Junk-Mail Firm Straps GPS Devices To People Handing Out Pamphlets

from the how-low-can-you-go? dept

Down in Australia, a firm that hires teens to deliver junk-mail pamphlets to houses has decided to make their processes a bit more efficient by forcing the kids to wear a GPS device that records all their moves -- making sure they visit the houses they were assigned and do so in the order prescribed by the company. Some of the kids aren't particularly happy about being spied on this way, and apparently the company expected that. With the information pack about the GPS devices, they included a simple resignation form for those who weren't happy about the idea. Again, it seems like this is a modern attempt to bring back Taylorism, the idea that all workplace activities can be scientifically monitored and made more efficient -- as if people were machines. There's nothing wrong with working on ways to make employees more productive, but it needs to occur with the recognition that they're human beings and constantly spying on them and making them feel inadequate tends to hurt productivity more than it helps. It certainly doesn't make for particularly loyal employees. Perhaps that's fine for a business such as a junk-mail pamphleteer, but there is still a cost involved in hiring and training new people, while being able to fill in for those who quit. It's one of those things that sounds good to management (oooh, efficiency! productivity!) but whose consequences aren't carefully thought out. Of course, the firm responds to such charges by including the standard line that no one who is actually a good worker should be upset about being tracked, since it's only designed to spot the bad workers.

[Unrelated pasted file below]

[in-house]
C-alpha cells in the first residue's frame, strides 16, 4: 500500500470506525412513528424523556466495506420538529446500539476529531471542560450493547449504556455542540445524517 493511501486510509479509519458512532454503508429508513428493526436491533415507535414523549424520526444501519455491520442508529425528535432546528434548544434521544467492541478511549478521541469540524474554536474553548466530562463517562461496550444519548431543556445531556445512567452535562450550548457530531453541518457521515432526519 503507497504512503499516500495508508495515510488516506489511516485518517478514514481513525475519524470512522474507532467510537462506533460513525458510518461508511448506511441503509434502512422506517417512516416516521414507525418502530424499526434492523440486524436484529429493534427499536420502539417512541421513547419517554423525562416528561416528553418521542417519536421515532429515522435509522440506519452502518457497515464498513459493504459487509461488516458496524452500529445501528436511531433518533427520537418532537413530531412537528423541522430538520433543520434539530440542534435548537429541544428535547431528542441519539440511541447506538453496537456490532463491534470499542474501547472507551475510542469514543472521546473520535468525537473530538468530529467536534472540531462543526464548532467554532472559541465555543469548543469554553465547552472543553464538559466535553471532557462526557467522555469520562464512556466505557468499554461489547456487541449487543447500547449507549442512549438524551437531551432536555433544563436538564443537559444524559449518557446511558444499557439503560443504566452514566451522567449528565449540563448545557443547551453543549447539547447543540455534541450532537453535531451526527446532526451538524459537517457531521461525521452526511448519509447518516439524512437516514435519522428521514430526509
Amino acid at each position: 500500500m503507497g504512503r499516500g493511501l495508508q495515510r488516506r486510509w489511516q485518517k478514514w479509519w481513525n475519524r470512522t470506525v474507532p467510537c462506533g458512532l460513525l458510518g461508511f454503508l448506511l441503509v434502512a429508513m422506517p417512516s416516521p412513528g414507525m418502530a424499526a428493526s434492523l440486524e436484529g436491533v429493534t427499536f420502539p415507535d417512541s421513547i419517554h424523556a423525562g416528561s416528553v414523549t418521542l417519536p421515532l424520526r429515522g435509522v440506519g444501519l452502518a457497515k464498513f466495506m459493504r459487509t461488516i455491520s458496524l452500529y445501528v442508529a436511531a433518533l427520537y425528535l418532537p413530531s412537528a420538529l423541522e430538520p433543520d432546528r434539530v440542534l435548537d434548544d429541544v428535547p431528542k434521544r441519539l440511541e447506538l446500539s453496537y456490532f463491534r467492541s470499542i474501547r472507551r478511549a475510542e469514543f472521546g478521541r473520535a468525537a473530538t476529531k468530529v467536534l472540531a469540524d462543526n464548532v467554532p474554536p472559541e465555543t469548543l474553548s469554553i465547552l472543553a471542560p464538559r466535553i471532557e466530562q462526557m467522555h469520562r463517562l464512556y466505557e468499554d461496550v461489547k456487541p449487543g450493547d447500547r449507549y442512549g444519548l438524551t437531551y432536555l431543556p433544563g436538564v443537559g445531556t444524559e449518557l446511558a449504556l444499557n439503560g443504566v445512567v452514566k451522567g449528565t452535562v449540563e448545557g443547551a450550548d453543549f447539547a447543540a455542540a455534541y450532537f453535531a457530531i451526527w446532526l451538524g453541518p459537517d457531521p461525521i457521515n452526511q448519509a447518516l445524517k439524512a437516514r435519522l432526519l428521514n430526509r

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  1. identicon
    CranstonSnord, 3 Nov 2006 @ 3:17am

    Re: In Australia....

    "Most unfair dismissal laws were scrapped in Australia earlier this year. This story is part of a bigger story dominating Australian news services for the past year."

    Except when the company has more than 100 employees (I am familiar with Little Johnny's IR laws). Then it must still be prepared to defend itself if the employee claims unfair dismissal.

    I R'ed the FA in the Herald and it said that PMP Distirbution is the country's largest distibutor of unaddressed mail - and it operates out of a warehouse.
    I would be very surprised if it had less than 100 employees.

    The new never-to-be-sufficiently-damned IR laws also make it clear that a company cannot divide itself into smaller "employment companies" just to get around unfair dismissal law (as lax as it it).

    So I believe it likely that Unfair Dismissal still applies in this case.

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